Earth Observatory Blog

Submitted on 24 Jan 2017 by:

Last December, a big contingent from the Earth Observatory of Singapore (EOS) travelled to the American Geophysical Union (AGU) conference, the largest gathering of earth and space scientists in the world. Around 24,000 people descended upon San Francisco to catch up with colleagues, present their research, and learn about the latest advancements in their fields. 

The Community Engagement Office set up a booth to share our work with conference-goers. EOS professors, research fellows, and graduate students graciously volunteered to speak with curious visitors about their experiences and research in Singapore.

The EOS wine reception kicked off the week. Late into the night, EOS...

Submitted on 22 Dec 2016 by:

In March, we kicked off the EOS Institutional Blog. Our goal – create a space for you to learn more about what our scientists and teams are up to. As I look back on the stories we shared covering new research, current hazardous activity in the region, and outreach events, I’m thrilled to have the Institutional Blog as a reminder of the great work we’ve done and the fruitful year we’ve had.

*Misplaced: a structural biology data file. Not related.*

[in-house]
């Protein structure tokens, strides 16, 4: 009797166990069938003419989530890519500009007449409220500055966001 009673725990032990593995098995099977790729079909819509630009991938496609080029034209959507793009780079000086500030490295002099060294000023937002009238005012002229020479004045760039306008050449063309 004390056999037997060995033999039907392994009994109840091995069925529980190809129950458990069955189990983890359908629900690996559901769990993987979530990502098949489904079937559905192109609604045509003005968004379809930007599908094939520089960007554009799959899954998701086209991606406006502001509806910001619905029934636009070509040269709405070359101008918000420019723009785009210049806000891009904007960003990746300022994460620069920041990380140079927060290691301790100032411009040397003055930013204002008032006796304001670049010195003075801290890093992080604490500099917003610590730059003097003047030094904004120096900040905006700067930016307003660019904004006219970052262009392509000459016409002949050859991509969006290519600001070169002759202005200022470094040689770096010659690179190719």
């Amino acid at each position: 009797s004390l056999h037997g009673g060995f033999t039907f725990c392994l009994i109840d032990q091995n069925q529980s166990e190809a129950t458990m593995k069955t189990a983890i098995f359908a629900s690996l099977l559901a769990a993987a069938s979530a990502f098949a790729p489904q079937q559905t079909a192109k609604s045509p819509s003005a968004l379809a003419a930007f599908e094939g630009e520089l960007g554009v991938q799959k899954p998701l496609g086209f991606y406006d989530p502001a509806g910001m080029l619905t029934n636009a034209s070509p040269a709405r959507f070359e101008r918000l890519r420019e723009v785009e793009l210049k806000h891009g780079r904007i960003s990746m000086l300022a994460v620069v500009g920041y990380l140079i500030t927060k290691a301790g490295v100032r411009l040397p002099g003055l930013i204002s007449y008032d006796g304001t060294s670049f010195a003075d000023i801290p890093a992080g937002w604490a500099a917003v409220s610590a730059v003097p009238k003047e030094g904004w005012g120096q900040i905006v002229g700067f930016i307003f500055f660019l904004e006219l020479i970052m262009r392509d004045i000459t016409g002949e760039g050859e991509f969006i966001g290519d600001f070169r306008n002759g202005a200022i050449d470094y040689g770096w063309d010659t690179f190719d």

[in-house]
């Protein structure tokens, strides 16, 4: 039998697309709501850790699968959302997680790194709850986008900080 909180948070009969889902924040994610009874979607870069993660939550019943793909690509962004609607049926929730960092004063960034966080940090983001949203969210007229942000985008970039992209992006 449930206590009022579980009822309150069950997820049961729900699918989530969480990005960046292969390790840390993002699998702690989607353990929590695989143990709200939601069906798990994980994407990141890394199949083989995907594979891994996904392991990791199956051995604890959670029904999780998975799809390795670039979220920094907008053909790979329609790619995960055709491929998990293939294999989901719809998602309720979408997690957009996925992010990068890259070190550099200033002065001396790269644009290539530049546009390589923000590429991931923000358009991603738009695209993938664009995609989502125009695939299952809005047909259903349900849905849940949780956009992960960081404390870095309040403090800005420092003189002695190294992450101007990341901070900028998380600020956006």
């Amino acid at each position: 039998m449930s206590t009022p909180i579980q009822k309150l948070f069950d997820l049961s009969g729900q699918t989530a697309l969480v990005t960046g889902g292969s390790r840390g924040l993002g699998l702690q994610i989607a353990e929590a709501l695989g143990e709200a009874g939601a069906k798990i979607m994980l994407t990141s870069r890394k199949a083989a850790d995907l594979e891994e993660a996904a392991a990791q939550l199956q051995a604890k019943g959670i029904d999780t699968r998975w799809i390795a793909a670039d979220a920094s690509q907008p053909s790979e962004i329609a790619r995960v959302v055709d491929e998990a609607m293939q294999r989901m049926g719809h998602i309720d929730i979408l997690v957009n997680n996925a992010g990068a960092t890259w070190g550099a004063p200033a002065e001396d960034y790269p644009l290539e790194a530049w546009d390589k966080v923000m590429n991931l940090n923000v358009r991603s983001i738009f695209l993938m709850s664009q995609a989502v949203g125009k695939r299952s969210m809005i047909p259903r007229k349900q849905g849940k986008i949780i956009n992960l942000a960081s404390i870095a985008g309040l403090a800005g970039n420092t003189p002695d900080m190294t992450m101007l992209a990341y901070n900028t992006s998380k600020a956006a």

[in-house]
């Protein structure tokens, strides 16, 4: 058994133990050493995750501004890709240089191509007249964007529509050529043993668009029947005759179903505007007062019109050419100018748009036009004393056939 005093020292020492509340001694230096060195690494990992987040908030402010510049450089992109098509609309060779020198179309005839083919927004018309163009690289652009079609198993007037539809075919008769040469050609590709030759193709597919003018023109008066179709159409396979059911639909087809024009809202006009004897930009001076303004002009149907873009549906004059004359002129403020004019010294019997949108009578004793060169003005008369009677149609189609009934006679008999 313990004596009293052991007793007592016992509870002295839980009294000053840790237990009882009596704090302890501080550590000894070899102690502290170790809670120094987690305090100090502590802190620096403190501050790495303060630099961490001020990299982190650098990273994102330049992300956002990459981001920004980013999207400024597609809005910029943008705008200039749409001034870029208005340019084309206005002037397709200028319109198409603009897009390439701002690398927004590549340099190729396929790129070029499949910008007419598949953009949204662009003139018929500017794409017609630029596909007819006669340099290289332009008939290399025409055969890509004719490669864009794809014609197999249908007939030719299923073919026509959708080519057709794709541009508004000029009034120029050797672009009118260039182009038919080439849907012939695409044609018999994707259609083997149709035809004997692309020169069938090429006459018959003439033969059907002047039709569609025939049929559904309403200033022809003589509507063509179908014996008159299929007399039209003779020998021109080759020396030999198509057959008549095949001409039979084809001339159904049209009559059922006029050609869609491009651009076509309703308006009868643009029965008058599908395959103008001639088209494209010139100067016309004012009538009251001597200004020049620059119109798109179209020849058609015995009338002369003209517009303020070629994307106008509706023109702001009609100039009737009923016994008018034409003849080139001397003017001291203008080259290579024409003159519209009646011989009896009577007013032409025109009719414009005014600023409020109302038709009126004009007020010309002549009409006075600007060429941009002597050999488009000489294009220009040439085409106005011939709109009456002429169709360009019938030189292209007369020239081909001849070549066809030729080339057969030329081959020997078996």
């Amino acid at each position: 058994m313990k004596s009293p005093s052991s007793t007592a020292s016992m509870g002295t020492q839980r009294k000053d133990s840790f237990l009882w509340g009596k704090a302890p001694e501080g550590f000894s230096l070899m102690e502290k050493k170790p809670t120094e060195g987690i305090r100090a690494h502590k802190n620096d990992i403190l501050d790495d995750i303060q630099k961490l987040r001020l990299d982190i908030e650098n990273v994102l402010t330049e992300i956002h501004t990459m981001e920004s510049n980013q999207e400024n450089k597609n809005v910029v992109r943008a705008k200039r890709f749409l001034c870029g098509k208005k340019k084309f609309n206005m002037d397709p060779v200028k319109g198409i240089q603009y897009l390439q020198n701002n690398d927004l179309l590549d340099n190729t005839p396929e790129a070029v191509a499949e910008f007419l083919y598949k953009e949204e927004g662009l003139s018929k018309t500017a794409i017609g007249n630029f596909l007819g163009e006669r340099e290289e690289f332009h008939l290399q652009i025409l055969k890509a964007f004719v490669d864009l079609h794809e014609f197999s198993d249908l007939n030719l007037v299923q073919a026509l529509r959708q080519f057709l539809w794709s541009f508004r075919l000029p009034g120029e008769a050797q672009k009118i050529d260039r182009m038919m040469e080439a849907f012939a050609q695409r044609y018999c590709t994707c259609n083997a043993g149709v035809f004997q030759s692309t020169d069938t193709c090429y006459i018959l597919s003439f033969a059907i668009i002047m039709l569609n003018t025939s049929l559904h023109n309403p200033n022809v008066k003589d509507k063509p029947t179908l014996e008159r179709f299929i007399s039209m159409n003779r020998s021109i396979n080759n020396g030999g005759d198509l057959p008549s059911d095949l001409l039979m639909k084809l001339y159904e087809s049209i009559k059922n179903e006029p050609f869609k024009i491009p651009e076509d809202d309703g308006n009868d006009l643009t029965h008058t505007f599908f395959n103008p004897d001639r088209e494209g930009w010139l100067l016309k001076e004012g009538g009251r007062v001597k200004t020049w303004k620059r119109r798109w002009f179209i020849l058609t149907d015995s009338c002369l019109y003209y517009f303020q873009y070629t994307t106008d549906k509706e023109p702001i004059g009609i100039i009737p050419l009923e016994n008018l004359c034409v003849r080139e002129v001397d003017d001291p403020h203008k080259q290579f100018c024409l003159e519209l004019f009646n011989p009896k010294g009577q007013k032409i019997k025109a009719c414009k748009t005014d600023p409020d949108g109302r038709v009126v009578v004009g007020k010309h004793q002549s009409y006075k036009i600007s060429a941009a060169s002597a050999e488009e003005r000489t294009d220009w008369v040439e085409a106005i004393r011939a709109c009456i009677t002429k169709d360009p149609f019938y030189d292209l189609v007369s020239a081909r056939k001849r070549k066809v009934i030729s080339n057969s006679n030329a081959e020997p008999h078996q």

Publications, workshops, awards, marine research and a lot of seismic activity kept us steeped in stories. This year was particularly active throughout the region with more than nine major earthquakes garnering our attention and interest.  From the M 6.2 earthquake near the Java Trench to the...

Submitted on 24 Nov 2016 by:

The recent powerful quakes that devastated the northeastern coast of New Zealand’s South Island on 14 Nov 2016 may be part of a pattern emerging for large strike-slip fault earthquakes all around the world.

The New Zealand quakes are significant, because they did not occur on the country’s largest plate-boundary fault line, the Alpine Fault. They instead occurred on smaller nearby faults, and this is something that is happening to other such faults, most notably California’s San Andreas Fault.

New Zealand’s Alpine Fault is a 600-kilometre right-lateral strike-slip fault that forms the main boundary between the Australian and Pacific plates. Its plate movements, considered to be fast by global standards, at ≈ 3 centimetres per year, forged and shaped the Southern...